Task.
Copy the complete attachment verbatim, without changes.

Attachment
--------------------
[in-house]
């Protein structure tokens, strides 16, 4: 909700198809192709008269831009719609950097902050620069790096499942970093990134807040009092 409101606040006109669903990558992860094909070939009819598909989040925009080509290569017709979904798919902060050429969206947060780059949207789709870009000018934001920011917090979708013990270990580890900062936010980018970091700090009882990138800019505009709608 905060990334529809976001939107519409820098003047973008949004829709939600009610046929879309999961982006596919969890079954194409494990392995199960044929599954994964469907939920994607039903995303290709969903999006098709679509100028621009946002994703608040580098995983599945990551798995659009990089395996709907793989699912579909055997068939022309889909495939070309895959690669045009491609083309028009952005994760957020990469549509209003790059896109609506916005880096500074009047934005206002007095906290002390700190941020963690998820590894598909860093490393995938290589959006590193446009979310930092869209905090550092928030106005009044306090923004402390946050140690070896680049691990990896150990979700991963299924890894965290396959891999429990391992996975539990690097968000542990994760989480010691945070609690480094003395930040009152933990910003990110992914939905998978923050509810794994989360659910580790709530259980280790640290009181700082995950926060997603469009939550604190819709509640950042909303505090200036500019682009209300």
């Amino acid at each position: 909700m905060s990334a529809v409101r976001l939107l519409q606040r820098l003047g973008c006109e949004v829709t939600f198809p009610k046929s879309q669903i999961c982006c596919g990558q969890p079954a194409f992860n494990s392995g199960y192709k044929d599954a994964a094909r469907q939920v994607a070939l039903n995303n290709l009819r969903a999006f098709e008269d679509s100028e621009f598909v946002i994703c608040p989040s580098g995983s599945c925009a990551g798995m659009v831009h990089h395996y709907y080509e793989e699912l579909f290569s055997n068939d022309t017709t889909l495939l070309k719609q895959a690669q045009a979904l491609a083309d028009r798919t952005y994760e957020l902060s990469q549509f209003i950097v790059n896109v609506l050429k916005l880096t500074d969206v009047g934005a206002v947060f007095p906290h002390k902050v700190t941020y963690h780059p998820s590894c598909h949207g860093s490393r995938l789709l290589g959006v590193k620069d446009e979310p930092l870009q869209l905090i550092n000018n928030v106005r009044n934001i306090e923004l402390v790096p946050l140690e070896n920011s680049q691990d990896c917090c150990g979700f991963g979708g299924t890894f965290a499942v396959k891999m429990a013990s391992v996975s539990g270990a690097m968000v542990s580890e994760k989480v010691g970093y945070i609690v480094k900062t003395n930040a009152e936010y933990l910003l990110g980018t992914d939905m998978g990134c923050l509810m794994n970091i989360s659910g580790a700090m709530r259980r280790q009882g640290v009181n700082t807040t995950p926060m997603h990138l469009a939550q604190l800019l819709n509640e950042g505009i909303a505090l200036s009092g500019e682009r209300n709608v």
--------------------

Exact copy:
[in-house]
């Protein structure tokens, strides 16, 4: 909700198809192709008269831009719609950097902050620069790096499942970093990134807040009092 409101606040006109669903990558992860094909070939009819598909989040925009080509290569017709979904798919902060050429969206947060780059949207789709870009000018934001920011917090979708013990270990580890900062936010980018970091700090009882990138800019505009709608 905060990334529809976001939107519409820098003047973008949004829709939600009610046929879309999961982006596919969890079954194409494990392995199960044929599954994964469907939920994607039903995303290709969903999006098709679509100028621009946002994703608040580098995983599945990551798995659009990089395996709907793989699912579909055997068939022309889909495939070309895959690669045009491609083309028009952005994760957020990469549509209003790059896109609506916005880096500074009047934005206002007095906290002390700190941020963690998820590894598909860093490393995938290589959006590193446009979310930092869209905090550092928030106005009044306090923004402390946050140690070896680049691990990896150990979700991963299924890894965290396959891999429990391992996975539990690097968000542990994760989480010691945070609690480094003395930040009152933990910003990110992914939905998978923050509810794994989360659910580790709530259980280790640290009181700082995950926060997603469009939550604190819709509640950042909303505090200036500019682009209300």
């Amino acid at each position: 909700m905060s990334a529809v409101r976001l939107l519409q606040r820098l003047g973008c006109e949004v829709t939600f198809p009610k046929s879309q669903i999961c982006c596919g990558q969890p079954a194409f992860n494990s392995g199960y192709k044929d599954a994964a094909r469907q939920v994607a070939l039903n995303n290709l009819r969903a999006f098709e008269d679509s100028e621009f598909v946002i994703c608040p989040s580098g995983s599945c925009a990551g798995m659009v831009h990089h395996y709907y080509e793989e699912l579909f290569s055997n068939d022309t017709t889909l495939l070309k719609q895959a690669q045009a979904l491609a083309d028009r798919t952005y994760e957020l902060s990469q549509f209003i950097v790059n896109v609506l050429k916005l880096t500074d969206v009047g934005a206002v947060f007095p906290h002390k902050v700190t941020y963690h780059p998820s590894c598909h949207g860093s490393r995938l789709l290589g959006v590193k620069d446009e979310p930092l870009q869209l905090i550092n000018n928030v106005r009044n934001i306090e923004l402390v790096p946050l140690e070896n920011s680049q691990d990896c917090c150990g979700f991963g979708g299924t890894f965290a499942v396959k891999m429990a013990s391992v996975s539990g270990a690097m968000v542990s580890e994760k989480v010691g970093y945070i609690v480094k900062t003395n930040a009152e936010y933990l910003l990110g980018t992914d939905m998978g990134c923050l509810m794994n970091i989360s659910g580790a700090m709530r259980r280790q009882g640290v009181n700082t807040t995950p926060m997603h990138l469009a939550q604190l800019l819709n509640e950042g505009i909303a505090l200036s009092g500019e682009r209300n709608v």